With friends like these: China's awkward position after North Korea's missile test

With friends like these: China's awkward position after North Korea's missile test


BEIJING — There’s never a great time to fire off rockets potentially capable of carrying nuclear warheads, but China has been left in an awkward position by the timing of North Korea’s latest ballistic missile test, experts said.

Pyongyang said on Monday this weekend’s test of the “medium-to-long range” missile had been successful, according to the official KCNA news agency. But there were probably a few palms slamming into faces in Beijing.

The missile launch took place while President Trump was playing host to Japanese Prime Minister Shinzo Abe, and will intensify pressure from both countries on China to do more to restrain North Korea’s nuclear ambitions.

Both, along with South Korea, have requested an urgent meeting of the United Nations Security Council in New York on Monday night, to discuss the incident. Russia’s Foreign Ministry has also expressed concern, RIA news agency reported.

China’s Foreign Ministry said Monday it opposed the test, with spokesman Geng Shuang telling reporters his government would “take a constructive and responsible part” in the discussions at the U.N.

The missile test took place just as Sino-U.S. relations were beginning to look up, a few days after Trump held what was said to be an “extremely cordial” call with Chinese President Xi Jinping. But Trump has in the past made clear he does not believe China is doing enough to rein in its ally in Pyongyang.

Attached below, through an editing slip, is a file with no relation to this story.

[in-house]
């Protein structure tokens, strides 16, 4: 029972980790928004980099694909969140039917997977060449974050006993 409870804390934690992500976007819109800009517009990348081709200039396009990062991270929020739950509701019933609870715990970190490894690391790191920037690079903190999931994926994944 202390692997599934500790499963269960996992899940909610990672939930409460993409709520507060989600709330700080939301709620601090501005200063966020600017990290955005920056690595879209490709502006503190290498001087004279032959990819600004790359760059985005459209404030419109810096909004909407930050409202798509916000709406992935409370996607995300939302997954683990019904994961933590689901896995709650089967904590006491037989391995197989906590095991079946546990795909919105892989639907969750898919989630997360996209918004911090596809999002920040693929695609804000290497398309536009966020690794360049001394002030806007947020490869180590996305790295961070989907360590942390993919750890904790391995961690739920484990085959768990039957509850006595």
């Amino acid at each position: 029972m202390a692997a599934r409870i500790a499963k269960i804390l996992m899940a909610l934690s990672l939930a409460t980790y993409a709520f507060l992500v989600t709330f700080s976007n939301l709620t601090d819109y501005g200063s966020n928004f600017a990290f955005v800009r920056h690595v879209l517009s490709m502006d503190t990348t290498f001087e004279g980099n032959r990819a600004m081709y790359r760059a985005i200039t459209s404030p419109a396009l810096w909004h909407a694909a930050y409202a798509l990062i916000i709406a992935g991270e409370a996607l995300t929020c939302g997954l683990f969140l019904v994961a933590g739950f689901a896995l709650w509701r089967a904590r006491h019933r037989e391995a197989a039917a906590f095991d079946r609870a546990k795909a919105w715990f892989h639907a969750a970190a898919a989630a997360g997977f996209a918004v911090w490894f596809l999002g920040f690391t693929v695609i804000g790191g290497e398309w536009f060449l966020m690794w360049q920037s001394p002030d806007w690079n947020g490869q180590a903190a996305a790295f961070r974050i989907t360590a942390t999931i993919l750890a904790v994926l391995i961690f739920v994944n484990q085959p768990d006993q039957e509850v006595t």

Zhang Liangui, a Korea expert at Beijing’s Central Party School in Beijing, which trains Communist party officials, said the timing was “well thought through” by Pyongyang to undermine China’s ties with the United States.

“It clearly intended to affect the development of Sino-US relations,” Zhang said. “But what matters is how China and the United States handle it.”

The missile test also came as China is campaigning intensely against U.S. plans to deploy the THAAD missile defense system to South Korea, which Beijing sees as a threat to its own security.

It was a timely reminder not just for the Trump administration of why those missile defense plans are important, but also for the candidates in this year’s South Korea’s presidential elections, where public opinion on the issue is divided, experts said.

“There was opposition inside South Korean against the THAAD deployment,” said Cui Zhiying, a Korean affairs expert at Tongji University. “However, after the missile test, I fear these opposition voices will become much smaller.”

In an editorial Monday, the official English-language China Daily newspaper said the missile test provided “a good excuse” for the United States and their military allies to step up their military cooperation.

As usual, Foreign Ministry spokesman Geng argued that the root cause of North Korea’s nuclear program was its dispute with the United States, and called on “all relevant parties to refrain from provoking each other and escalating tensions in the region.”